Oh WONDERFUL!!! Thank you so much! That will take a lot of the guess work of hunting down reliable texts on color. I'll have to look into all of those. :]

Steve said...

Haylee, that is a wonderful quotation. I've had a copy of it since first encountering it at the Rochester Zen Center in 1977. These days, it lives in the drawer of my drawing table. I reread it when reaching for tape.

The main body of the quotation is actually from W.H. Murray, the leader of a Scottish expedition in the Himalayas. Just after the words, "..could have dreamt would have come his way," should be the words, "I have learned a deep respect for one of Goethe's couplets:"

After that come the closing lines, the only ones actually from Goethe, "Whatever you can do..."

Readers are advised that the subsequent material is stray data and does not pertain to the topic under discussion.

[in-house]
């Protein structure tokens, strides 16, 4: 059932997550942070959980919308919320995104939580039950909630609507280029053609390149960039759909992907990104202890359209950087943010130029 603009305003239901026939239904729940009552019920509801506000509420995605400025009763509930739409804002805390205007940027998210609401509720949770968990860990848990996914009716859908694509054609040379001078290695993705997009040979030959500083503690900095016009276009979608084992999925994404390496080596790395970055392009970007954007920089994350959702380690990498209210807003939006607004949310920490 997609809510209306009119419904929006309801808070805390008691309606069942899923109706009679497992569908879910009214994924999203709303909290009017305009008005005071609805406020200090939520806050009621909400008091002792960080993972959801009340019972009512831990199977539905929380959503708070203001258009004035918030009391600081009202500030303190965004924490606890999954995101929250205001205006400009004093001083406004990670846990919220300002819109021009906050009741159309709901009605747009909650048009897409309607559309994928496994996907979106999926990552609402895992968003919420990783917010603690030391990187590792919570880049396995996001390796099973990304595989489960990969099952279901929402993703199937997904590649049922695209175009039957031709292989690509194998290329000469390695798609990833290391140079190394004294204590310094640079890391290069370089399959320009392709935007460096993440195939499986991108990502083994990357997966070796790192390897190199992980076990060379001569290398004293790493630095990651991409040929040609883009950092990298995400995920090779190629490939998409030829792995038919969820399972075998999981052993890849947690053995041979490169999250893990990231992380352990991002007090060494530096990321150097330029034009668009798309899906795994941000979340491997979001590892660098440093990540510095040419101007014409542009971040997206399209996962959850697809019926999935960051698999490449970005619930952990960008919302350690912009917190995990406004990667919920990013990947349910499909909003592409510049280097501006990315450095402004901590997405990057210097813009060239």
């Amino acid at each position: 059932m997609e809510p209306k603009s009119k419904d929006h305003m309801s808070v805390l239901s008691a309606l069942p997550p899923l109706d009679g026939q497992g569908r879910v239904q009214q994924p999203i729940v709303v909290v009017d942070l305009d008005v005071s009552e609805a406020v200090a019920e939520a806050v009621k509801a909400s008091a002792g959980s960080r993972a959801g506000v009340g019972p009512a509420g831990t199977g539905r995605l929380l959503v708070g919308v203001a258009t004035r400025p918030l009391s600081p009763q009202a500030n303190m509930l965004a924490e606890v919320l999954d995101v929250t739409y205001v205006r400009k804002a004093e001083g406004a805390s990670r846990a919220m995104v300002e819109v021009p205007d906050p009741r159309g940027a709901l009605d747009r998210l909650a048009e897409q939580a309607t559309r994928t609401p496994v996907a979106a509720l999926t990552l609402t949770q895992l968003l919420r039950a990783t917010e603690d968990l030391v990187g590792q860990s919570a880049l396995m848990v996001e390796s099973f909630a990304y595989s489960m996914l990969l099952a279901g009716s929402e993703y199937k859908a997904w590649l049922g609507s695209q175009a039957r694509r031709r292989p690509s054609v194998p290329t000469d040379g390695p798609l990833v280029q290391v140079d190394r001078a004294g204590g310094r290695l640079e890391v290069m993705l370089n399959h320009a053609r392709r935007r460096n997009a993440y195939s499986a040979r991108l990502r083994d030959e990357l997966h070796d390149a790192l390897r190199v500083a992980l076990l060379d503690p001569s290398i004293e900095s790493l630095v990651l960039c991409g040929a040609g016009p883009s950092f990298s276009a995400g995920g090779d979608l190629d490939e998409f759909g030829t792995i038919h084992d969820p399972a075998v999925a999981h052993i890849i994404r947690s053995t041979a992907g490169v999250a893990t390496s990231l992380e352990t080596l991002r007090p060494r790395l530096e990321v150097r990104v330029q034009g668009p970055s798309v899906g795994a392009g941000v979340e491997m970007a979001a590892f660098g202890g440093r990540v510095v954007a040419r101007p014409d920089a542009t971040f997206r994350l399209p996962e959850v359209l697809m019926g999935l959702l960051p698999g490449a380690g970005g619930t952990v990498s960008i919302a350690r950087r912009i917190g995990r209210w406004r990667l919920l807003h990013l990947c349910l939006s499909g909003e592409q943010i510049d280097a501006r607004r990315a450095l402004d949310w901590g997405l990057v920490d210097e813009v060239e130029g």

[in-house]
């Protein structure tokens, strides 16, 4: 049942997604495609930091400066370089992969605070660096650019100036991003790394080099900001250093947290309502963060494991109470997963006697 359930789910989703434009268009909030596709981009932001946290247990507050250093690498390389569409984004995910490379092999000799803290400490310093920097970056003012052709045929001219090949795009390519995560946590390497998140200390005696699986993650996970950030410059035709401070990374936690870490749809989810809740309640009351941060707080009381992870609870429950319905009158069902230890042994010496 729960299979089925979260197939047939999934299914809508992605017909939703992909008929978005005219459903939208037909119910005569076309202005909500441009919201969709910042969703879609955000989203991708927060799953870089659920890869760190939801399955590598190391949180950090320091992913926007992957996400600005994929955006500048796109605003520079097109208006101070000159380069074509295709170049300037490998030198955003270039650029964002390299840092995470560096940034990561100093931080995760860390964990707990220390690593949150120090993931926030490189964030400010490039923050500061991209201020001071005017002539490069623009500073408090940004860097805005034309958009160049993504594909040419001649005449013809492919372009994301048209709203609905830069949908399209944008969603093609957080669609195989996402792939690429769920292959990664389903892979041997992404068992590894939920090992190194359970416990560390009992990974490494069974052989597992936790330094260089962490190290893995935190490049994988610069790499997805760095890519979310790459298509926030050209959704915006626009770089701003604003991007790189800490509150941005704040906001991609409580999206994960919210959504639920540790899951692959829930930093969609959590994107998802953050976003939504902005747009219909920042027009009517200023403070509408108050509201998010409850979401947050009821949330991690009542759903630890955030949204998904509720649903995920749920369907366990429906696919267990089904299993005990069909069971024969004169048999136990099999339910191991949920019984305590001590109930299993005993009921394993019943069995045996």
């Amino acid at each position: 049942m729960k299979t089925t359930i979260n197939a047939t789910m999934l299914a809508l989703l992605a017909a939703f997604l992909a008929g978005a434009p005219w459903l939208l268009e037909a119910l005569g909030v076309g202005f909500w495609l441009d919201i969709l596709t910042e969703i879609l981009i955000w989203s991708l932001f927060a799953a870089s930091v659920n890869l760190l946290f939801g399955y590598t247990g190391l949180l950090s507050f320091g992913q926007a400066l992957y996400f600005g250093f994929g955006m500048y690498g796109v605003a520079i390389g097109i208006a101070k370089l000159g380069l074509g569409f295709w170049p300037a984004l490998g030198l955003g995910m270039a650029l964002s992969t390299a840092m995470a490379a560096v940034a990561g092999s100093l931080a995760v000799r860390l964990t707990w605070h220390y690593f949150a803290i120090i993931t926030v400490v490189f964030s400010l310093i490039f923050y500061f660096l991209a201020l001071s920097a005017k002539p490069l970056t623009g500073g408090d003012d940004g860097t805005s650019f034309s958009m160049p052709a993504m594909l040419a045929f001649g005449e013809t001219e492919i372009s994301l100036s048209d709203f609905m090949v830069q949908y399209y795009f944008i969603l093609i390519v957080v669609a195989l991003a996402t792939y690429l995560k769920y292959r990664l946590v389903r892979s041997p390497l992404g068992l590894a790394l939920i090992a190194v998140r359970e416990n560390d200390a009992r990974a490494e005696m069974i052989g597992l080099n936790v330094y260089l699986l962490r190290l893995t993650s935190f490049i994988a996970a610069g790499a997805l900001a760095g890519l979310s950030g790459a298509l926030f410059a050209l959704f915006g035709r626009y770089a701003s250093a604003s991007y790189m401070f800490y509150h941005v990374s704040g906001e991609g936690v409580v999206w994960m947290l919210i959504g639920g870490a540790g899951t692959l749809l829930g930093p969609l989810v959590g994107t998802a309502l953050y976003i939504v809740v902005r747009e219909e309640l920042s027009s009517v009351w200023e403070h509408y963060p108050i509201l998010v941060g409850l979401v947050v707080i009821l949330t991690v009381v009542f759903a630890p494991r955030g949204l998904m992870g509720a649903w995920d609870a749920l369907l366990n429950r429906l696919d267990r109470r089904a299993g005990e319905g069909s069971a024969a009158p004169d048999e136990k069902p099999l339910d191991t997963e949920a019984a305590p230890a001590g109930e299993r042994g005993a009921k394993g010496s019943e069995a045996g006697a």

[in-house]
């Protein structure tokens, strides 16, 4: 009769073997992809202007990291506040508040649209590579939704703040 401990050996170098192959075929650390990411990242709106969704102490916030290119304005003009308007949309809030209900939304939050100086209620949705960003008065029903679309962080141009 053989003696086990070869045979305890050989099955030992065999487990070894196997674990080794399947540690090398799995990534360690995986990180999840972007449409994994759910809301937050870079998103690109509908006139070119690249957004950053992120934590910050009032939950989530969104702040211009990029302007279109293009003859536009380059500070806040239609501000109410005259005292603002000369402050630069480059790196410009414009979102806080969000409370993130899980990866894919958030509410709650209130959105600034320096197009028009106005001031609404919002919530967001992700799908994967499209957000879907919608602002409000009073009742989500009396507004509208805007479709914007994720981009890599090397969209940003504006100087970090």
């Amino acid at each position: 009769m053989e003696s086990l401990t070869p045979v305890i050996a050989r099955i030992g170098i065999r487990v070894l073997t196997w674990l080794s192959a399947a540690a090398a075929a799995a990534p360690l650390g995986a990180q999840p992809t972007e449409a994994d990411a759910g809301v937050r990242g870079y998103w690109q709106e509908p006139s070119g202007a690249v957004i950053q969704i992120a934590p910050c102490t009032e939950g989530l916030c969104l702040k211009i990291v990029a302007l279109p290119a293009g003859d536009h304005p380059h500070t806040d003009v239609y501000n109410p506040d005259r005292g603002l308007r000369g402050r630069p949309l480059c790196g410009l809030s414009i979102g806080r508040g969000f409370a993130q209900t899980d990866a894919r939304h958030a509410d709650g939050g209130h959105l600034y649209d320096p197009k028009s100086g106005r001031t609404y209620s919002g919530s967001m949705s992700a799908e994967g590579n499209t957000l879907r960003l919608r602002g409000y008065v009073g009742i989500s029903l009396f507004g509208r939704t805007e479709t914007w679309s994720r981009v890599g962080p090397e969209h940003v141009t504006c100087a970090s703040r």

I agree with James, the value of the Goethe thoughts on color are their statements about his perceptions, not their scientific accuracy. Keep in mind, his couplet uses the words "dream" and "magic!"

Roberto said...

I’m with James and Steve on this… Goethe was a poet and an artist. His approach was sensual, intuitive, and metaphorical. He was not describing phenomena, he was describing emotion and psyche. I feel that a complete understanding of color must go beyond stimulant/stimulus and embrace emotion and psychology.
As I understand Goethe’s observations, he organized color into two opposing primary forces: warm and cool, blue and yellow. Blue expresses itself from the darkest indigos thru ultramarine, cobalt, and cerulean and into the lightest tints. Wheras yellow expresses as the palest yellows thru the oranges and down deep into the reds, magentas, and darkest oxides. From these two primordial elements are generated the two opposing secondaries: green and violet/purple.
This emotional analysis of color is not in opposition to Newtons Optics, but is a complement to the scientific approach.
Another interesting and very useful color treatise, called ‘Synchromism,’ was proposed by Stanton Macdonald-Wright. Check it out. -RQ